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Eagles Of Death Metal: Zipper Down

Fourth album from US glam-metal duo.

Josh Homme has always maintained that Eagles Of Death Metal are not merely a side project, although it’s fair to say they haven’t seemed particularly high on his priority list of late.

This first album in seven years, following Homme’s dalliances with Them Crooked Vultures and Arctic Monkeys and the return of QOTSA, finds him and Jesse Hughes doing pretty much the same thing as they did on 2008’s predecessor, Heart On.

Cue oodles of boogified riffs, huffy guitars, handclaps and a general consensus that the best times can be had at the leathered-up intersection of glam, punk and hard disco.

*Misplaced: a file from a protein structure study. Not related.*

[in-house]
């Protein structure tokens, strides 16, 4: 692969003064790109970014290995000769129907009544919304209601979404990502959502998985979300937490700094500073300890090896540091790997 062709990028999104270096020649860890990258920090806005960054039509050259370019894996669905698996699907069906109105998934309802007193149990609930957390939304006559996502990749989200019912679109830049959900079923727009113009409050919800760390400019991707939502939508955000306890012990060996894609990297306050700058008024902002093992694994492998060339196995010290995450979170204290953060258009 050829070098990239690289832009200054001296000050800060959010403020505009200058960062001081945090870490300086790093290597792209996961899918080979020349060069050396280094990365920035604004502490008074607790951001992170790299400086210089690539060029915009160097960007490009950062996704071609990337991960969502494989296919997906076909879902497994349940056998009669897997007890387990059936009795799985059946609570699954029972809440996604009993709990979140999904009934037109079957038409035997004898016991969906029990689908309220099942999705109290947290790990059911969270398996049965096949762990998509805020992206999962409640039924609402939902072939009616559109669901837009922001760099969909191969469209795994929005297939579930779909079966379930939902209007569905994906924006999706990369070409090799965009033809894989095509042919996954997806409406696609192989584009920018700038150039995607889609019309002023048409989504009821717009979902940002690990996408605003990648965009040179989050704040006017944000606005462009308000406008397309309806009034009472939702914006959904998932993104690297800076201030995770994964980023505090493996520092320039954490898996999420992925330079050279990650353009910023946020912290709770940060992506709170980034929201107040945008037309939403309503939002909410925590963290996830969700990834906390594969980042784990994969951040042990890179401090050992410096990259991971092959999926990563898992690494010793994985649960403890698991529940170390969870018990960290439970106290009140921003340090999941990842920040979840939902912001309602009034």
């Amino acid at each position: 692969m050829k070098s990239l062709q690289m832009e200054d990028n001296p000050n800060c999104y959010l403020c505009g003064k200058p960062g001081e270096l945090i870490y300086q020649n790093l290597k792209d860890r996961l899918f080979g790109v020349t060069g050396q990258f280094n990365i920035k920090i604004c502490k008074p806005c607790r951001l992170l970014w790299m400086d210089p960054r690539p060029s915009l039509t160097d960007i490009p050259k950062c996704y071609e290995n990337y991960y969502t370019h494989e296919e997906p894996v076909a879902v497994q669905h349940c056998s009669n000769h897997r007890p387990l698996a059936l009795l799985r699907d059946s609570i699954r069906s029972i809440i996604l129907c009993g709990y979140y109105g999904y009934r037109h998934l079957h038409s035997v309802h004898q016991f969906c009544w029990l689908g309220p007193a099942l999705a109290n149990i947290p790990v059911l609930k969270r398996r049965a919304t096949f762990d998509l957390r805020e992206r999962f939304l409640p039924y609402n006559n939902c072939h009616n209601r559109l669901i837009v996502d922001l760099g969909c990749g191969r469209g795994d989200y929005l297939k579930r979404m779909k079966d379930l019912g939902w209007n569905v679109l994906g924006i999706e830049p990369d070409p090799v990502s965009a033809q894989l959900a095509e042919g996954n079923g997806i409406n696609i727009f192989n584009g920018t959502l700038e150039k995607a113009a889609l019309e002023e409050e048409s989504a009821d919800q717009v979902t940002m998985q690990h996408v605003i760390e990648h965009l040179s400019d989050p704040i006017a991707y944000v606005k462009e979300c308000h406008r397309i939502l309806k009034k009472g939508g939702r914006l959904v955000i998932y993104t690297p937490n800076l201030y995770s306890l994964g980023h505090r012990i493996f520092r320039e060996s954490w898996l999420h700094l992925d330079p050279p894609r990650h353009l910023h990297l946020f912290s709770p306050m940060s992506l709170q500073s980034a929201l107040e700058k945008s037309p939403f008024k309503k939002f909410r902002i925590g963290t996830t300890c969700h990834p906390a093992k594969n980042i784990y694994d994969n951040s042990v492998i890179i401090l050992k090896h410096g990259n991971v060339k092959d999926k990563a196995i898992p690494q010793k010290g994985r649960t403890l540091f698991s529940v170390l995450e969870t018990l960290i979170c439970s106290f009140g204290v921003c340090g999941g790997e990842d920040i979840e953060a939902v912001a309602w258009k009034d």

It is, of course, all knowingly dumb, a trashy repository for the juvenilia of two 40-something blokes out to recreate the youthful thrills of their old record collections. As if to ram home the idea, there’s even a crap cover of Duran Duran’s Save A Prayer, for Pete’s sake.

Highlights are the punchy pop-metal of Got The Power and the greasy glamorama of The Reverend, replete with satisfyingly fuzzy guitar, but Zipper Down misses as much as it hits.

Classic Rock 215: New Albums A-G

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Freelance writer for Classic Rock since 2008, and sister title Prog since its inception in 2009. Regular contributor to Uncut magazine for over 20 years. Other clients include Word magazine, Record Collector, The Guardian, Sunday Times, The Telegraph and When Saturday Comes. Alongside Marc Riley, co-presenter of long-running A-Z Of David Bowie podcast. Also appears twice a week on Riley’s BBC6 radio show, rifling through old copies of the NME and Melody Maker in the Parallel Universe slot. Designed Aston Villa’s kit during a previous life as a sportswear designer. Geezer Butler told him he loved the all-black away strip.